In a satirical essay titled How To Write About Africa, Binyavanga Wainaina, states “Never have a picture of a well-adjusted African on the cover of your book, or in it, unless that African has won the Nobel Prize. An AK-47, prominent ribs, naked breasts: use these”. So it is interesting to note that when addressing the western world in regards with African issues, it is instinct for western media bodies to depict Africa as a war torn continent, where every African is the same; the women and men clothed in tattered pieces of cloth, saggy breasts wedged in the mouths of kwashiorkor stricken children, as flies dance effortlessly on their dark, dry skin. We must not forget the televised appeals from global charities often picturing common themes of semi-naked, poor Africa children who just need a small donation of ten dollars to eat for a month. The shock-value commercials offer little on the causes of poverty and prevention, instead exploiting African’s in exchange for good ratings. The double standard implies that whilst it is absurd to see a white child naked in an art gallery for critical acclaim, there are no rules broken in taking pictures and videos of defenceless African children, with no knowledge that their rights are being breached for the sale of a magazine or the acceptance of an award for photojournalism. However, it is not just the media. A prominent early colonialist writer, Joseph Conrad, can be seen at the inception of where these misconceptions and images of African’s spiralled. In his infamous novella Heart of Darkness, Conrad on several occasions describes his first encounter with African’s as though they are of different species to humankind and I quote: “A black figure stood up, strode on long black legs, waving long black arms”. In his criticism of Heart of Darkness it is no wonder why celebrated African writer, Chinua Achebe, described Conrad as “a bloody racist”.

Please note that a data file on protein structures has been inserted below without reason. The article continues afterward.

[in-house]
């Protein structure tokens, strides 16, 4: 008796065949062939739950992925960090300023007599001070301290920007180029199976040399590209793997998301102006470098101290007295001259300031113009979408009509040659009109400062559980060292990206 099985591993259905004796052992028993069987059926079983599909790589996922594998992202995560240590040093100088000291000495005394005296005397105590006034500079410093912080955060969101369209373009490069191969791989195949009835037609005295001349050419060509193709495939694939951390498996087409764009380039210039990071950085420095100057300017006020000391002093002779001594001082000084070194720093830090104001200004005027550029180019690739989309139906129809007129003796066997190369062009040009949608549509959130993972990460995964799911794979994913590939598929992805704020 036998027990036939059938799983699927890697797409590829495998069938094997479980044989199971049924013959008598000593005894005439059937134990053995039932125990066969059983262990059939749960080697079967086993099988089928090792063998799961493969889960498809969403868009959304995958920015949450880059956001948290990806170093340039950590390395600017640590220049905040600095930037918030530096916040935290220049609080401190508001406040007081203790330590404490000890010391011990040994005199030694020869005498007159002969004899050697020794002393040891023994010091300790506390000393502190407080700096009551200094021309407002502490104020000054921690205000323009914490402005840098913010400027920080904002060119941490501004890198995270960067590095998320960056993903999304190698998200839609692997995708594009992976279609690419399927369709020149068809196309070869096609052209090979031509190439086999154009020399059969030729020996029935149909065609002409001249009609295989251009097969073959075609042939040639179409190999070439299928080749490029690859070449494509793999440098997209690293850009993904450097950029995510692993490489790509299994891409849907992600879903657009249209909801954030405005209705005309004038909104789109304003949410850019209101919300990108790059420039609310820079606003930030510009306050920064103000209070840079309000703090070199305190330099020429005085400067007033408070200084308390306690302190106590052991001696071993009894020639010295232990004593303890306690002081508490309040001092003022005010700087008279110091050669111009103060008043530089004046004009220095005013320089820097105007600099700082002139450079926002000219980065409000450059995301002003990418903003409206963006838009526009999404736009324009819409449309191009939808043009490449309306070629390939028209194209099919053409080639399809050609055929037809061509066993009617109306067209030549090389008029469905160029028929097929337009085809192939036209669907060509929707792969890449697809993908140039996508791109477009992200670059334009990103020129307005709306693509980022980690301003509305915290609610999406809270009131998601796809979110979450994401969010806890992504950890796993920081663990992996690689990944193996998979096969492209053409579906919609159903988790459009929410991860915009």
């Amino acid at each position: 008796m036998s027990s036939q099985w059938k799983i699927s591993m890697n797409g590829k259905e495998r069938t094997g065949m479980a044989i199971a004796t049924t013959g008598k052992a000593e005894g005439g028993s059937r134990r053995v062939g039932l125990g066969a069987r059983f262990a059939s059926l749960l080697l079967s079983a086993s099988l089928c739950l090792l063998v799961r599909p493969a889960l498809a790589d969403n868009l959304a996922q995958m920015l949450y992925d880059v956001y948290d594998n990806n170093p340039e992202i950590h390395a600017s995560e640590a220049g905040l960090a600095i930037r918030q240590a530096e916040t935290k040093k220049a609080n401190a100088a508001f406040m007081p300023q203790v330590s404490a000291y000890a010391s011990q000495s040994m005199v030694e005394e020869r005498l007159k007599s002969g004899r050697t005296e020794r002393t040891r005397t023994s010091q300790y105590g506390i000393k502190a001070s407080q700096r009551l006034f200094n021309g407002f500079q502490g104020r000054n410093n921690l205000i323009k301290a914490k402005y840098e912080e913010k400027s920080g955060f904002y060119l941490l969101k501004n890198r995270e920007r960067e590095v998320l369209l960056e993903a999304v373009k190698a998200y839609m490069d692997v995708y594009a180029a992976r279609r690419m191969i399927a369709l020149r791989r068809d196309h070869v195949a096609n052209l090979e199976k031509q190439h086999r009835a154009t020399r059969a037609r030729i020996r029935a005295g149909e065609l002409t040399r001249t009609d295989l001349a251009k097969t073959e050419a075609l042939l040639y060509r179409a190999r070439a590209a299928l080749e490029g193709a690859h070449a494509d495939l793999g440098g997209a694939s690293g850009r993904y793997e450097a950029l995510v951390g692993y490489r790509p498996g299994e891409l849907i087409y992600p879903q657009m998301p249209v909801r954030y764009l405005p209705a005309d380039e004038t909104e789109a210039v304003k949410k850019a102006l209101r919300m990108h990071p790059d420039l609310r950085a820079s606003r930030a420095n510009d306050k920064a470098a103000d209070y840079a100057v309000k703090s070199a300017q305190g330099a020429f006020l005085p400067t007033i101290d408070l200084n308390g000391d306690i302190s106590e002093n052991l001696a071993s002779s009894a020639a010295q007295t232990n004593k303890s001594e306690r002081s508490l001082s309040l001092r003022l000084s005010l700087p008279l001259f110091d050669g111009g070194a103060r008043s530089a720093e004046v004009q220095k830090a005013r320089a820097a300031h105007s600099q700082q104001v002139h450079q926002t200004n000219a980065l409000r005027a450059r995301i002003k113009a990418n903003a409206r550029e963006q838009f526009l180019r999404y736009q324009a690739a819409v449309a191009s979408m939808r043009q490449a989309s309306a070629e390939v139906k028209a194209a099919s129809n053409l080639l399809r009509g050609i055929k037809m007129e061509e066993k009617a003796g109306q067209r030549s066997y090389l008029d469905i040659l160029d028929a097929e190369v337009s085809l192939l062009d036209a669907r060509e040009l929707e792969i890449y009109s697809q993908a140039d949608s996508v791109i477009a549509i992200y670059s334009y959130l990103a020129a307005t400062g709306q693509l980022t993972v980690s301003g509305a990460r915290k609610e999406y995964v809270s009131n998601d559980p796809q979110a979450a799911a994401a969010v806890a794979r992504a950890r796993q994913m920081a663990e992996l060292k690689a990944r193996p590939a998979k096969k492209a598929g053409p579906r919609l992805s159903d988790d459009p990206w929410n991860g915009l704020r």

In conclusion it is questionable that while western society is quick to label artists as ‘child-pornographers’ for photographing white children- journalists, broadcasters and charities reveal naked African children habitually at no cost to their reputations. The knowledge of this double standard is what makes poor-nography as big of a concern as pornography.